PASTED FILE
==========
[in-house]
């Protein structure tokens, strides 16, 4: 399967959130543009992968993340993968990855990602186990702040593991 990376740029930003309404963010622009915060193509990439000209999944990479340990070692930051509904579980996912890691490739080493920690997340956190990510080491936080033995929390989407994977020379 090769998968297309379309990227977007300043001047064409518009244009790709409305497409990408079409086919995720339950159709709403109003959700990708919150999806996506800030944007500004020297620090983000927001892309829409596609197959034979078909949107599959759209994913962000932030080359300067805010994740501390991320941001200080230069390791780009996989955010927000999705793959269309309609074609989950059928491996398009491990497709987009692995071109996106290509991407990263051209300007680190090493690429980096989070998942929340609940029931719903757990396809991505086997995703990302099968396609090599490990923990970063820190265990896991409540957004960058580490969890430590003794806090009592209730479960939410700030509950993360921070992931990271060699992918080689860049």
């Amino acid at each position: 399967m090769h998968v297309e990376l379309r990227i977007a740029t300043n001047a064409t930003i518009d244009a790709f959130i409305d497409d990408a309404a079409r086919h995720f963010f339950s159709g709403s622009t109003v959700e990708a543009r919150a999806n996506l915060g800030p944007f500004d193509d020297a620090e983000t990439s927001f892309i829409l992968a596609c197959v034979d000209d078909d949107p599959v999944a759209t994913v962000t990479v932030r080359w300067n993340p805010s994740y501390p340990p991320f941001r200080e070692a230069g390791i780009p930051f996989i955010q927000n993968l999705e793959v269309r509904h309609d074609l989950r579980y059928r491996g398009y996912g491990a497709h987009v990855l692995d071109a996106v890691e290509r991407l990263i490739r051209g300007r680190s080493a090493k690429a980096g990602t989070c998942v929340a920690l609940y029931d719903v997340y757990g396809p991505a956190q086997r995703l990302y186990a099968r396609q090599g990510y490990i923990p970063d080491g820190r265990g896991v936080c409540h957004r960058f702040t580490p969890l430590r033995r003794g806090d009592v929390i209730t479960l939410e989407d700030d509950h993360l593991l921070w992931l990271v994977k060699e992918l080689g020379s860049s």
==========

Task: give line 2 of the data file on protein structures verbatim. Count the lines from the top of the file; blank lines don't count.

């Protein structure tokens, strides 16, 4: 399967959130543009992968993340993968990855990602186990702040593991 990376740029930003309404963010622009915060193509990439000209999944990479340990070692930051509904579980996912890691490739080493920690997340956190990510080491936080033995929390989407994977020379 090769998968297309379309990227977007300043001047064409518009244009790709409305497409990408079409086919995720339950159709709403109003959700990708919150999806996506800030944007500004020297620090983000927001892309829409596609197959034979078909949107599959759209994913962000932030080359300067805010994740501390991320941001200080230069390791780009996989955010927000999705793959269309309609074609989950059928491996398009491990497709987009692995071109996106290509991407990263051209300007680190090493690429980096989070998942929340609940029931719903757990396809991505086997995703990302099968396609090599490990923990970063820190265990896991409540957004960058580490969890430590003794806090009592209730479960939410700030509950993360921070992931990271060699992918080689860049």